U.S. Rep. Helen Chenoweth launched her re-election campaign Thursday, saying she wants to continue to shrink the size of government.
“We need to do away with most of the regulations that we are laboring under,” she told a crowd of supporters that packed closely into her cramped campaign office. “The wise, multiple use of our resources and property rights for Americans must begin to take a priority.”
Supporters murmured “That’s right” and “Amen” as Chenoweth quoted Ronald Reagan and Patrick Henry.
Chenoweth beat Democratic Rep. Larry LaRocco two years ago, after an upset victory in a tough three-way Republican primary.
“We set out then on a vision for the 1st District of Idaho and for America,” Chenoweth said Thursday. “A vision in which the government is the servant of the people, not the master. A vision in which people are free to do their best and enjoy the rewards that come with achievement. A vision in which the government protects people and their property and their freedom.”
Chenoweth, 58, is opposed in her re-election bid by Democrats Dan Williams, a Boise attorney and aide to former Gov. Cecil Andrus, and Matt Alan Lambert, a Murray resident.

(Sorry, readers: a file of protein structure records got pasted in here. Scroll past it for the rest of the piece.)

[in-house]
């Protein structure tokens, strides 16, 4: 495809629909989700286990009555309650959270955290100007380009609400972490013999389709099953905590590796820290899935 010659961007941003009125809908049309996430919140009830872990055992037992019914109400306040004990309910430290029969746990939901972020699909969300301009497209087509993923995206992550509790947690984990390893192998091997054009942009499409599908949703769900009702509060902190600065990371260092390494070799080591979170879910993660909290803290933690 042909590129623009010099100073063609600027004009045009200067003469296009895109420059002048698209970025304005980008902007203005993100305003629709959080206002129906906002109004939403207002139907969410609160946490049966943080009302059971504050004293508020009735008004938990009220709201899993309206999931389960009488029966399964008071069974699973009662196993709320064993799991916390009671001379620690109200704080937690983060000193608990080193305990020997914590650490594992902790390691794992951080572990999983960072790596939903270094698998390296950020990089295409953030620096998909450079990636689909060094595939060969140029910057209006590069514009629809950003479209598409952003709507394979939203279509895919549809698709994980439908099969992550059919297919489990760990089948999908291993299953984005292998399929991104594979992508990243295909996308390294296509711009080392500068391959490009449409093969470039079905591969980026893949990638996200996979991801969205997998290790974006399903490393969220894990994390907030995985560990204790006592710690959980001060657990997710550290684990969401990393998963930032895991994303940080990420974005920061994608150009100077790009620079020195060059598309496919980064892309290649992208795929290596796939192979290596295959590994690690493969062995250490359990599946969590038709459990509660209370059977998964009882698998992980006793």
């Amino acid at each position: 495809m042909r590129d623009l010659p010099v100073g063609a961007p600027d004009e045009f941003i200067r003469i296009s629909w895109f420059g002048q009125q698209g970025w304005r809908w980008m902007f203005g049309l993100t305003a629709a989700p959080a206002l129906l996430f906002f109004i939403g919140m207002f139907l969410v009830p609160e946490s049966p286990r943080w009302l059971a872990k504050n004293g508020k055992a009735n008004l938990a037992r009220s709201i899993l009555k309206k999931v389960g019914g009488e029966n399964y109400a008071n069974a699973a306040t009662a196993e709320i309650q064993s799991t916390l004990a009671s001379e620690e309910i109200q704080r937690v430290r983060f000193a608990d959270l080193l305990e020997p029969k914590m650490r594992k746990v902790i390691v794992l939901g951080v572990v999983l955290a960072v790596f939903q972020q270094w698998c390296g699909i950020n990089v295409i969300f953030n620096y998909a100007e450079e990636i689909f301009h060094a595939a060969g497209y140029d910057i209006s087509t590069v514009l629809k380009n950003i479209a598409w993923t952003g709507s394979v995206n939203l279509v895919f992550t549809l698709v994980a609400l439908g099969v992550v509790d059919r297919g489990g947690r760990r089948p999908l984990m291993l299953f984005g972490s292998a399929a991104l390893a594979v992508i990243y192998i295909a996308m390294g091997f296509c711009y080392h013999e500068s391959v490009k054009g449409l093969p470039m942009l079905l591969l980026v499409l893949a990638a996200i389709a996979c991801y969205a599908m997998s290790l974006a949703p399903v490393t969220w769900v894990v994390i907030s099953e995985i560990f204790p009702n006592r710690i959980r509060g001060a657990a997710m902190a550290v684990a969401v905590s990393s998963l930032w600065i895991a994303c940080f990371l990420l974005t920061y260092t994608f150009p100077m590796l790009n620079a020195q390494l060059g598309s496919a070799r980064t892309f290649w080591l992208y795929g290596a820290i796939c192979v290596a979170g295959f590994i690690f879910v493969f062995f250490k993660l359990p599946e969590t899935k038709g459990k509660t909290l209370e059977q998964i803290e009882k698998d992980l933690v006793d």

Chenoweth said her race is being “highly targeted” by Democrats nationally. A popular anti-Chenoweth bumper sticker, which says, “Can Helen, not salmon,” has even shown up in Washington, D.C., she said.
The sticker plays off her remarks in her first campaign that salmon shouldn’t be considered endangered when you can buy it in a can at Albertsons. Several Idaho and Northwest salmon runs have been declared endangered, and some have gone extinct.
Chenoweth has drawn national attention for her comments criticizing the Endangered Species Act, including her remark that white Anglo-Saxon males are an endangered species; her outspoken support of militia groups’ right to organize; and her proposed legislation to require federal lawi-enforcement agents to win a local sheriff’s permission before they can operate in a county.
The Republican representative said Thursday that she has amended her “sheriff-first bill” to win the support of the Idaho Sheriff’s Association, and still hopes to introduce it this year.
She listed her greatest accomplishments in her freshman term as winning passage of two pieces of legislation as part of the Farm Bill. One includes seed crops in the federal crop insurance program, where Chenoweth said they had been “unfairly left out.” The other requires damages to be paid to farmers who lose crops or markets as a result of a government embargo.